The Electronic Transactions (Amendment) Bill (Bill) was read for the first time in Singapore’s Parliament on 4 January 2021. The Bill is part of the Government’s efforts to encourage the wider digitalisation of commercial and legal documents.
The Bill adopts, with modifications, the United Nations Commission on International Trade Law (UNCITRAL) Model Law on Electronic Transferable Records (Model Law).
The Bill seeks to amend the Electronic Transactions Act (ETA), which puts most electronic documents on a legal footing equivalent to their paper counterparts. However, the ETA currently does not cover many documents that represent a transferable right or obligation, such as bills of lading, warehouse receipts, negotiable instruments, documents of title, and other documents often used in trade finance and commercial transactions. The Bill would expand the coverage of the ETA to include those transferable documents, enabling trading partners to rely on electronic versions of those documents when they are used both domestically and across borders. If the Bill is passed, Singapore will become one of the first countries to implement the Model Law.
In most maritime trade transactions, the use of physical bills of lading is still prevalent. A bill of lading is a legal and commercial document that provides evidence for the contract of carriage, receipt, and ownership of goods.
Typically, the use of physical bills of lading requires hundreds of pages for a single transaction. Such documentation and processing can represent a significant portion of the shipping cost. Migrating from physical documents to electronic records can save time and cost and reduce errors and risks of fraud.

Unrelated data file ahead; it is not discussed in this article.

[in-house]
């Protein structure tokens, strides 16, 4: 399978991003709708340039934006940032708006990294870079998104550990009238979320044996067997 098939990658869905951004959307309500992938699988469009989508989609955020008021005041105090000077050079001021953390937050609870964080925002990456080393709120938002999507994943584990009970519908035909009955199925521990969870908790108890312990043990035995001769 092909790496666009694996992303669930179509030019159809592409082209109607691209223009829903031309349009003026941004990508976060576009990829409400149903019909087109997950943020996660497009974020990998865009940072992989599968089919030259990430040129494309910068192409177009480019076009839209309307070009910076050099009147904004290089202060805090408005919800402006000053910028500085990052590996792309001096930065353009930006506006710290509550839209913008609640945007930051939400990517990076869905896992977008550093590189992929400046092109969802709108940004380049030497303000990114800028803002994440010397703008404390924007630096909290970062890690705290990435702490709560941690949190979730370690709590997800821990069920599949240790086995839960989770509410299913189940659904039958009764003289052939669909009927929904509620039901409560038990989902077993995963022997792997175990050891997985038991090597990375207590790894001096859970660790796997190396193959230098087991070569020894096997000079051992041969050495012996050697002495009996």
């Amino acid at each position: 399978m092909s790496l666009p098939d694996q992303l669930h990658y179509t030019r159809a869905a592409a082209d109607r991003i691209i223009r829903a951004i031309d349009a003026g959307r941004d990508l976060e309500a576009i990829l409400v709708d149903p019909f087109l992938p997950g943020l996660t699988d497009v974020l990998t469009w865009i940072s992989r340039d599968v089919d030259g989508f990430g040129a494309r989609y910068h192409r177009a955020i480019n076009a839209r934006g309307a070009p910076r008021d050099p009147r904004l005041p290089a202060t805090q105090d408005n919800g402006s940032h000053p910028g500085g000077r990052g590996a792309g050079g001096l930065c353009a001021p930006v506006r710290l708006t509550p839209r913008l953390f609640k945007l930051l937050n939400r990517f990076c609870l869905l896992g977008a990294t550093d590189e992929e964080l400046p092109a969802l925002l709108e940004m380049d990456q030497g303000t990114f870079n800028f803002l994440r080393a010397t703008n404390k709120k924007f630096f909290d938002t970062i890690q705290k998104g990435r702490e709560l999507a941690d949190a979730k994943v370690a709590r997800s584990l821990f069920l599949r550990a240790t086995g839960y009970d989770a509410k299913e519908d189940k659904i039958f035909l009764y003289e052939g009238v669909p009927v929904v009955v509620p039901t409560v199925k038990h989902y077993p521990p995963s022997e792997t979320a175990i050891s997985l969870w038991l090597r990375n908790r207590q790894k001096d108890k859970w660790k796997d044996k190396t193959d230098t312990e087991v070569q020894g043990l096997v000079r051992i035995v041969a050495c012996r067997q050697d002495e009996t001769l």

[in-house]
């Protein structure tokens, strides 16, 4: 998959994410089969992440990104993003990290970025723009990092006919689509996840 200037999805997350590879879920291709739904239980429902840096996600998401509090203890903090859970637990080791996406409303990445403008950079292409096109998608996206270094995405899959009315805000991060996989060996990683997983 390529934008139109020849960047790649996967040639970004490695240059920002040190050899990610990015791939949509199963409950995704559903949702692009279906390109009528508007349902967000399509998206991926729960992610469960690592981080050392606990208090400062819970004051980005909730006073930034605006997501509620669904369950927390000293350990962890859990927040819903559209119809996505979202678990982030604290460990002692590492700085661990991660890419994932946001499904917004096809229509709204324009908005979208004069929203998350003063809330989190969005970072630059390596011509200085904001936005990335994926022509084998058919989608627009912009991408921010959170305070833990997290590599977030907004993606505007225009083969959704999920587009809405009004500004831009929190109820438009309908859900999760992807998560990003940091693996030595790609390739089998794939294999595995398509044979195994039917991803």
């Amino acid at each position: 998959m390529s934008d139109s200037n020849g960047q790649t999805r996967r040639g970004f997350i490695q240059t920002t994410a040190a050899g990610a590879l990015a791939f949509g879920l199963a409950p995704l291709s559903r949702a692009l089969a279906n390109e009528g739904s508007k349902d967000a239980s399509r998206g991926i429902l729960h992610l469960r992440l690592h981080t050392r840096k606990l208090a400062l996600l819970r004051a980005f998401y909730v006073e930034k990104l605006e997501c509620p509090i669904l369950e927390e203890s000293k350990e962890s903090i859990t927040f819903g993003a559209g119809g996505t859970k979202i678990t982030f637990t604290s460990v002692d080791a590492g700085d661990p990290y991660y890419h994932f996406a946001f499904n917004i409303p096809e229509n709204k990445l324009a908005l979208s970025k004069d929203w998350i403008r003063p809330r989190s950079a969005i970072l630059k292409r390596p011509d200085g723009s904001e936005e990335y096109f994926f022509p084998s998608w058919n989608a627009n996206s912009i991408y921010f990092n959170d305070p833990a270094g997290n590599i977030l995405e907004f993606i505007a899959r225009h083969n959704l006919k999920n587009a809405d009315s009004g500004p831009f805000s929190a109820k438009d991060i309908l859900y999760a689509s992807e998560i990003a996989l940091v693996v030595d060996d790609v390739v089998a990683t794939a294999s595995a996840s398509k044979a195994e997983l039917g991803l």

To qualify as an electronic transferable record eligible for the benefits of the Bill, an electronic document must contain the same information as its paper counterpart and must be created and maintained by a method that assures its authoritativeness and integrity. The Bill does not prescribe the methods or technologies that will satisfy the reliability standard, but does authorise the ETA’s regulator, the Infocomm Media Development Authority of Singapore, to accredit electronic transferable records management systems, the use of which would satisfy the reliability standard.
The ETA currently excludes other classes of documents, including wills, trusts, indentures, powers of attorney, and contracts and conveyances of immovable property. The Explanatory Statement to the Bill notes that those other classes of documents will be covered under the ETA when the legislative and administrative frameworks supporting their digitalisation are ready to be enacted or implemented.
The Government is already exploring the digitalisation of lasting powers of attorney (LPA). An LPA allows an appointed person to make medical and financial decisions on another person's behalf should they lose mental capacity. Currently, LPAs must be in hard copies.
In a public consultation conducted in October 2020, the Ministry of Social and Family Development said that the digitalisation of LPAs will shorten the average time of registering an LPA from three to eight working days.
The digitalisation of key trading documents would lead to faster processing, lower costs, and lower risks of fraud. In this regard, the changes proposed in the Bill will reinforce Singapore’s position as a shipping and finance hub.
Disclaimer: This article is for general information only and does not constitute legal advice.